Northern Tokyo's main commercial hub is Ikebukuro (池袋). Cheap accommodation and good transport links have attracted an increasing number of expatriates, typically Chinese and Taiwanese, but including a broad sweep of other nationalities, to settle around here, which lends Ikebukuro a faintly cosmopolitan air. Either side of the hectic station (around one million passengers pass through each day), the massive department stores Tōbu and Seibu square off against each other.
Five minutes' walk south of Komagome Station on the Yamanote line, Rikugi-en (六義園; daily 9am–5pm; ¥300) is Tokyo's best surviving example of a classical, Edo-period stroll-garden, designed in the early 18th century by high-ranking feudal lord Yanagisawa Yoshiyasu. Both a perfectionist and a literary scholar, Yanagisawa took seven years to create this celebrated garden – with its 88 allusions to famous scenes, real or imaginary, from ancient Japanese poetry – and then named it Rikugi-en, "garden of the six principles of poetry", in reference to the rules for composing waka (poems of 31 syllables).
Few of the 88 landscapes have survived – the guide map issued at the entrance identifies a mere eighteen. Nevertheless, Rikugi-en still retains its rhythm and beauty, beginning as you enter with an ancient, spreading cherry tree, then slowly unfolding along paths that meander past secluded arbours and around the indented shoreline of an islet-speckled lake. In contrast, there are also areas of more natural woodland and a hillock from which to admire the whole scene.
Tokyo once had an extensive tram network, of which only the 12km Toden Arakawa line (都電荒川線) remains, running north from Waseda to Minowa-bashi. The most interesting section is the short stretch from Kōshinzuka Station, a fifteen-minute walk northwest of Sugamo Station, from where the line heads southwest towards Higashi-Ikebukuro, rocking and rolling along narrow streets and through Tokyo back yards. Most of the original tramlines were private enterprises – the Arakawa line was built purely to take people to the spring blossoms in Asukayama Park – and have gradually been replaced with subways. Now the last of the chin chin densha ("ding ding trains"), as they're known from the sound of their bells, the Arakawa line, will probably survive for its nostalgia value if nothing else. Tickets cost ¥160, however far you travel; you pay as you enter. Station signs and announcements are in English.
Tokyo’s southern and western districts are where you’ll find the city’s younger, hipper areas. Shinjuku – with its skyscrapers, department stores and red-light district – buzzes with life, and includes one of the city’s most beautiful parks, Shinjuku Gyoen. A short train ride west will bring you to a couple of charming museums where you can learn more about anime.
Immediately south of Shinjuku, Aoyama and Harajuku offer a collective showcase of contemporary Tokyo fashion and style, as well as the verdant grounds of the city’s most venerable shrine, Meiji-jingū. The transport hub of Shibuya, further south, is another youth-orientated commercial enclave, as is nearby Daikan’yama.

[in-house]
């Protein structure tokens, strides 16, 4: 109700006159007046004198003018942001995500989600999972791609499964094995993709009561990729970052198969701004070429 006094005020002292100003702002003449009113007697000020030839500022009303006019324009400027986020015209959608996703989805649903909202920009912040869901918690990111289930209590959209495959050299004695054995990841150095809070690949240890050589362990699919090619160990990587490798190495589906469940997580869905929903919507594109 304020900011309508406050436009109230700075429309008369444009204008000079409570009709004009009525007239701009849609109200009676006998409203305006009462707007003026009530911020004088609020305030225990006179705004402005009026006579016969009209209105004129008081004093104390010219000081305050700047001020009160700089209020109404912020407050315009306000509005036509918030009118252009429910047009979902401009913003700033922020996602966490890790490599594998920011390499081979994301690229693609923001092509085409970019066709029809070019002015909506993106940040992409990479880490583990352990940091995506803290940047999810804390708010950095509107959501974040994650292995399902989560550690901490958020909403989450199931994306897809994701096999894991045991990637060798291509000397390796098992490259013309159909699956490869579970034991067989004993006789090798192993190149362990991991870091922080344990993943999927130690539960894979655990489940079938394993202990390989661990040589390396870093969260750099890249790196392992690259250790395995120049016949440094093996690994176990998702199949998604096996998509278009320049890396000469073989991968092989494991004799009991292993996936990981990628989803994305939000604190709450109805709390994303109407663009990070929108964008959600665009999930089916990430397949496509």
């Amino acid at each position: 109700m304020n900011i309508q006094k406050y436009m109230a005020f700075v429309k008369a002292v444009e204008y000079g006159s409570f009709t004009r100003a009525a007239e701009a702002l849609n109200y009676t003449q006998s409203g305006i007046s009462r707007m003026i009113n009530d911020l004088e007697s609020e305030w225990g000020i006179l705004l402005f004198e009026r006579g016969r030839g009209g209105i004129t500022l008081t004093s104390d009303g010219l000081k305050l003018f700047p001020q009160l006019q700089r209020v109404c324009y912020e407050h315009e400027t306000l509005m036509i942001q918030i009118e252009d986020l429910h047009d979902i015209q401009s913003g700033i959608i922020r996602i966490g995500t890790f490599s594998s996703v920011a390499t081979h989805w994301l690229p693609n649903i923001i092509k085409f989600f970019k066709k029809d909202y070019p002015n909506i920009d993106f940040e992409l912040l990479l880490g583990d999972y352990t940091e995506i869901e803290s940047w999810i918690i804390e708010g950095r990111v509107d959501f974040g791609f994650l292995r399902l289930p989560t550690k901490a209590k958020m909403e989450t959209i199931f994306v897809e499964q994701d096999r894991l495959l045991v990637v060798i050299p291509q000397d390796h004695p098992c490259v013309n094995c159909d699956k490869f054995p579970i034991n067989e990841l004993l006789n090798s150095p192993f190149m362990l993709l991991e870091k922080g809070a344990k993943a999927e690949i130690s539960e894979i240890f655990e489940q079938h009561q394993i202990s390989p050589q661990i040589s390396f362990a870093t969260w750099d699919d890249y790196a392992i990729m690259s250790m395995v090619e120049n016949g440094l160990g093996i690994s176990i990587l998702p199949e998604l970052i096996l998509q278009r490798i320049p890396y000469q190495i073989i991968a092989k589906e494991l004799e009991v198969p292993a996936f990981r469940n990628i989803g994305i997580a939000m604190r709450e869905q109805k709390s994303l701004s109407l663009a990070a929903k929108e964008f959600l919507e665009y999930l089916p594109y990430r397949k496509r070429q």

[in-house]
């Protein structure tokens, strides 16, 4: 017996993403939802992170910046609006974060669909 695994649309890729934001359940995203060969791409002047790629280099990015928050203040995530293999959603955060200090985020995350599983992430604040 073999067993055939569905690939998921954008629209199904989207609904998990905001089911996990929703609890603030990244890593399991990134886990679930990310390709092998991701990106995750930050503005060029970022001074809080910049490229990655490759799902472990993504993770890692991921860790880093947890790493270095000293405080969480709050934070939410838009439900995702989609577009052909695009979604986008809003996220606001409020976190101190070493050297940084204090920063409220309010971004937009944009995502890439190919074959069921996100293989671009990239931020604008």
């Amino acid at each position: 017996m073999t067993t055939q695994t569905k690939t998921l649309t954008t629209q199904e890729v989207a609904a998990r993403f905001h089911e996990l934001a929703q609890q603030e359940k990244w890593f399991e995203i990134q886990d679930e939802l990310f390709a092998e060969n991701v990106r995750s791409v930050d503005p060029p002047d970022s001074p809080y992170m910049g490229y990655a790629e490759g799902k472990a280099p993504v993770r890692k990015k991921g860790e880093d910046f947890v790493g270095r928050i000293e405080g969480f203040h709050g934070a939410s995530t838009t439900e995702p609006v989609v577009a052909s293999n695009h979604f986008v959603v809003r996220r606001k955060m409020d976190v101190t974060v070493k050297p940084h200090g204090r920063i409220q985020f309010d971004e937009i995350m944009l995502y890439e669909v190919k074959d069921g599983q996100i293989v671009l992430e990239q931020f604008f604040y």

Further south, Ebisu is home to the excellent Tokyo Metropolitan Museum of Photography, while neighbouring Meguro has the tranquil National Park for Nature Study and Happōen traditional garden and teahouse. East of here is the temple Sengaku-ji, a key location in one of the city’s bloodiest true-life samurai sagas, and the transport and hotel hub of Shinagawa.
Covering parts of both Aoyama and Harajuku, the areas immediately south of Shinjuku, is Meiji-jingū (明治神宮), Tokyo’s premier Shinto shrine. A memorial to Emperor Meiji, who died in 1912, and his empress Shōken, who died in 1914, the shrine is split into two sections, the main one being the Inner Garden, beside Harajuku Station. Of less importance is the Outer Garden, between Sendagaya and Shinanomachi stations, which contains the Meiji Memorial Picture Gallery and several sporting arenas, including the National Stadium and Jingū Baseball Stadium.
Meiji-jingū is the focus of several festivals during the year, the most important of which is Hatsu-mōde (meaning “first visit of the year to a shrine”), held on January 1 when some three million descend on the shrine. Apart from the festivals, Meiji-jingū is best visited midweek, when its calm serenity can be appreciated minus the crowds.
The most impressive way to approach the Inner Garden is through the southern gate next to Jingū-bashi, the bridge across from Harajuku’s mock-Tudor station building. From the gateway, a wide gravel path runs through densely forested grounds to the 12m-high Ō-torii, the largest Myōjin-style gate in Japan, made from 1500-year-old cypress pine trees from Taiwan.
To the left of the Ō-torii is the entrance to the Jingū Naien (神宮内苑), a traditional garden – said to have been designed by the emperor Meiji for his wife – which is at its most beautiful (and most crowded) in June, when over one hundred varieties of irises, the empress’s favourite flowers, pepper the lush greenery with their purple and white blooms.